With the backing of The Onion, the satirist asks the court to relaunch the trial against the police who arrested him

petitions of the week

The Petitions of the week section highlights a selection of certificate petitions recently filed in the Supreme Court. A list of all the petitions we monitor is available here.

In a case that prompted satirical newspaper The Onion to file its first-ever amicus court brief in the Supreme Court, an Ohio man sued police for violating his constitutional rights when they arrested him for creating a Facebook page parodying the local police department. This week, we highlight cert motions that ask the court to consider, among other things, whether these officers are entitled to qualified immunity.

Anthony Novak, a resident of Parma, Ohio, created a Facebook page with the same name, cover photo, and profile photo as the city’s police department page. In the 12 hours Novak’s page was online, it went viral with six satirical posts announcing, for example, a new hiring initiative “strongly encouraging minorities not to apply” and a fair “no, it’s no” during which residents could remove their name from the sex offender registry by completing a series of puzzles.

After obtaining a warrant to investigate the page’s owner, police arrested Novak under an Ohio law that makes it a crime to “disrupt, disrupt, or obstruct” police operations. Novak was acquitted at trial. He then sued the officers who arrested him for violating his First Amendment right to free speech and his Fourth Amendment right to freedom from unreasonable search and seizure.

The United States Court of Appeals for the 6th Circuit granted the officers qualified immunity. Before deleting the page, Novak had copied a disclaimer posted on the department’s real Facebook page exposing the fake account and deleted user comments that his own page was a parody. Because no court case has “clearly established” that these actions are protected speech, the 6th Circuit said, officers “could reasonably believe that some of Novak’s Facebook activity was not parody.” protected by the First Amendment.

In Novak v. City of Parma, Ohio, Novak asks the judges to clarify when qualified immunity is available if the probable cause defense is based on the parole. He argues that his arrest was in retaliation for his speech and that the officers’ conduct was a clear violation of the Constitution that lacked qualified immunity. Novak also points out that the 6th Circuit initially sided with him at an earlier stage in the case: “Imagine if The Onion,” Judge Amul Thapar wrote, “were bound to deny that parody headlines. .. are, in fact, false”.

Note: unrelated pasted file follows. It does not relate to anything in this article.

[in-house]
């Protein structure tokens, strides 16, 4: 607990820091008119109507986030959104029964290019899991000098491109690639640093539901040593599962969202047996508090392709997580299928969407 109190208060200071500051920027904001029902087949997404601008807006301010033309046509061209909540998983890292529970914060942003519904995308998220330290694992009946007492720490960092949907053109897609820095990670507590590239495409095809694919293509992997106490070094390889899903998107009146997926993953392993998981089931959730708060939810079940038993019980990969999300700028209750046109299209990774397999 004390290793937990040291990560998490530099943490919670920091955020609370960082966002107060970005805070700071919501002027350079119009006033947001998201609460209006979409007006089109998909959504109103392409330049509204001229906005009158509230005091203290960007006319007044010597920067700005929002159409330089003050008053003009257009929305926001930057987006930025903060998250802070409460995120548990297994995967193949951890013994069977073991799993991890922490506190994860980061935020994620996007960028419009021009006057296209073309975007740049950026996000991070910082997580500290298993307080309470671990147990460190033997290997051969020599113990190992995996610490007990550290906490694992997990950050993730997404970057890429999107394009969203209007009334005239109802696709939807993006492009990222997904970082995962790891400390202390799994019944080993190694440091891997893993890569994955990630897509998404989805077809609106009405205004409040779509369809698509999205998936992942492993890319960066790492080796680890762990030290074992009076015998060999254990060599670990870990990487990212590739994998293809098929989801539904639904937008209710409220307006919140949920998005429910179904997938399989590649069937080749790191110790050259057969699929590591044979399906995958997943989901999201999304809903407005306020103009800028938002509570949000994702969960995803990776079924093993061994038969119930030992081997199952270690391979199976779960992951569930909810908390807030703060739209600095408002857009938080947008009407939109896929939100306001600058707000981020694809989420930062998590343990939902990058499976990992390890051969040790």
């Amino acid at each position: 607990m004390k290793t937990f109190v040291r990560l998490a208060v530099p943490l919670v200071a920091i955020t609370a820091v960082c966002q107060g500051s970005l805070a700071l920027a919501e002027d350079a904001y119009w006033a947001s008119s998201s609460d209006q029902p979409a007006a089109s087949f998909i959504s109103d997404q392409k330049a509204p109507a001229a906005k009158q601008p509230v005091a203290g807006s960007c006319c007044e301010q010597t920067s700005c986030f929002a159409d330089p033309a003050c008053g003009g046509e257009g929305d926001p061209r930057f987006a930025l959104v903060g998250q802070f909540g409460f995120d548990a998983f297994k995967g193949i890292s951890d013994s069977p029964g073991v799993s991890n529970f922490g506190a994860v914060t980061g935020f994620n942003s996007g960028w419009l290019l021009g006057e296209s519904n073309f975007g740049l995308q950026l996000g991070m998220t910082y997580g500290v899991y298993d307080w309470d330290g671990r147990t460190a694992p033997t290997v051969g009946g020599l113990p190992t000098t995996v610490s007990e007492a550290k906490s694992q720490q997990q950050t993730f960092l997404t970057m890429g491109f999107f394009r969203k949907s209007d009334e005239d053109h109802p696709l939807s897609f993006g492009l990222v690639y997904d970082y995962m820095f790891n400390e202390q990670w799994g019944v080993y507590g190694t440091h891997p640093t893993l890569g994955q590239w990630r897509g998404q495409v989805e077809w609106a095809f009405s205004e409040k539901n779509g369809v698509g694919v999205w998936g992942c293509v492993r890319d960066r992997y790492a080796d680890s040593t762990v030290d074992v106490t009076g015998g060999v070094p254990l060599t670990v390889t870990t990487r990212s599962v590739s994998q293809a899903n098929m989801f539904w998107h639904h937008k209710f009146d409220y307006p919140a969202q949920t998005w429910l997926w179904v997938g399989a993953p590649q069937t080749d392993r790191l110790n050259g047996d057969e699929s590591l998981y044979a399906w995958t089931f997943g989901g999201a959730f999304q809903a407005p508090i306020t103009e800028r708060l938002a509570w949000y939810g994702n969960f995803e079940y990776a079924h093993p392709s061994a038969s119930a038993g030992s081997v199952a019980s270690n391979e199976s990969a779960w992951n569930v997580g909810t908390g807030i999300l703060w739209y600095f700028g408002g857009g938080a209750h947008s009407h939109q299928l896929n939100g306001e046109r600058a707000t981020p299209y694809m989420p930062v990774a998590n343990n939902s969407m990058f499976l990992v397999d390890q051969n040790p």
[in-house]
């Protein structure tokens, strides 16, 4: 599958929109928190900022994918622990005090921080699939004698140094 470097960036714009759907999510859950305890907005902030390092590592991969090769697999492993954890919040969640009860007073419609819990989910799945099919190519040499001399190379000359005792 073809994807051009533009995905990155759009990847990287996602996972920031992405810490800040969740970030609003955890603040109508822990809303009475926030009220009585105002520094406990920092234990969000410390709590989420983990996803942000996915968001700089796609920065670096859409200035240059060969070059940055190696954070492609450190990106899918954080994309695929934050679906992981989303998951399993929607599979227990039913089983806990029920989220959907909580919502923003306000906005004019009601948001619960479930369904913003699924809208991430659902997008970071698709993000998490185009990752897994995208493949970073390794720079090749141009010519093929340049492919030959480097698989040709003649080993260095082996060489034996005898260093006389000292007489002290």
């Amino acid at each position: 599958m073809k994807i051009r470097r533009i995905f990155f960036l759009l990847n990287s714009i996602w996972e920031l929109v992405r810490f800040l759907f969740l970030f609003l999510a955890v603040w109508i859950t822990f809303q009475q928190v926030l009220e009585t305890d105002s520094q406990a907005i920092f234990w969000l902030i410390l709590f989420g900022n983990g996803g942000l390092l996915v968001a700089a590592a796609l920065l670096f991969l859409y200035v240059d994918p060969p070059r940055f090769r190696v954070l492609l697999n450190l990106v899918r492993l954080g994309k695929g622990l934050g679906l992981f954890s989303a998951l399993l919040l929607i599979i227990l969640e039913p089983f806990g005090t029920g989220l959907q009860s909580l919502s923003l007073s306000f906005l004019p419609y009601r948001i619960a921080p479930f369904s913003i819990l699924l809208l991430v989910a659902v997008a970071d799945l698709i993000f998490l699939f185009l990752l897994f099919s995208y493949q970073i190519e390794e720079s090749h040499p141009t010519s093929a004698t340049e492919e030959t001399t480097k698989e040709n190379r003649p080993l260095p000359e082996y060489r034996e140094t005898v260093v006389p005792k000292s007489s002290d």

In response to that appeal, The Onion filed an amicus brief in support of Novak’s motion against the subsequent decision of the appeals court for the officers. Urging the court to take up the case, the magazine told the judges that the 6th Circuit’s decision “threatens to gut a form of rhetoric that has existed for millennia, which is particularly powerful in the realm of political debate, and that, purely incidentally, forms the basis of The Onion writers’ paychecks.

A list of featured petitions from this week is below:

Donziger v. United States
Problems: (1) Does Federal Rule of Criminal Procedure 42(a)(2) authorize judicial appointments of junior executive officers; and (2) if so, whether such appointments violate the appointment clause of Article II, Section 2 of the Constitution.

Pavlock v. Holcomb
Problems: (1) whether “judicial decision-making” under the Fifth and 14th Amendments is a recognizable cause of action; and (2) whether a property owner who is deprived of property pursuant to a state court order can seek a prospective injunction in federal court to end encroachment on his property by officers of the State acting under the authority of this decision.

Novak v. City of Parma, Ohio
Problems: (1) If an officer is entitled to qualified immunity for the arrest of an individual solely on the basis of speech parodying the government, so long as no case previously held the particular speech is protected; and (2) whether the court should reconsider the doctrine of qualified immunity.

Ontario County, New York v. Gunsalus
Publish: Did the United States Court of Appeals for the 2nd Circuit err in refusing to extend the detention of BFP c. Resolution Trust Corp. to a lawfully conducted tax foreclosure, where New York tax foreclosure law provides for adequate notice, opportunity to remedy, and judicial review of the process, and where there is no evidence of a clear and manifest intent on the part of the Congress to allow 11 USC § 548 to impinge on significant state interests in securing real estate titles and collecting property taxes.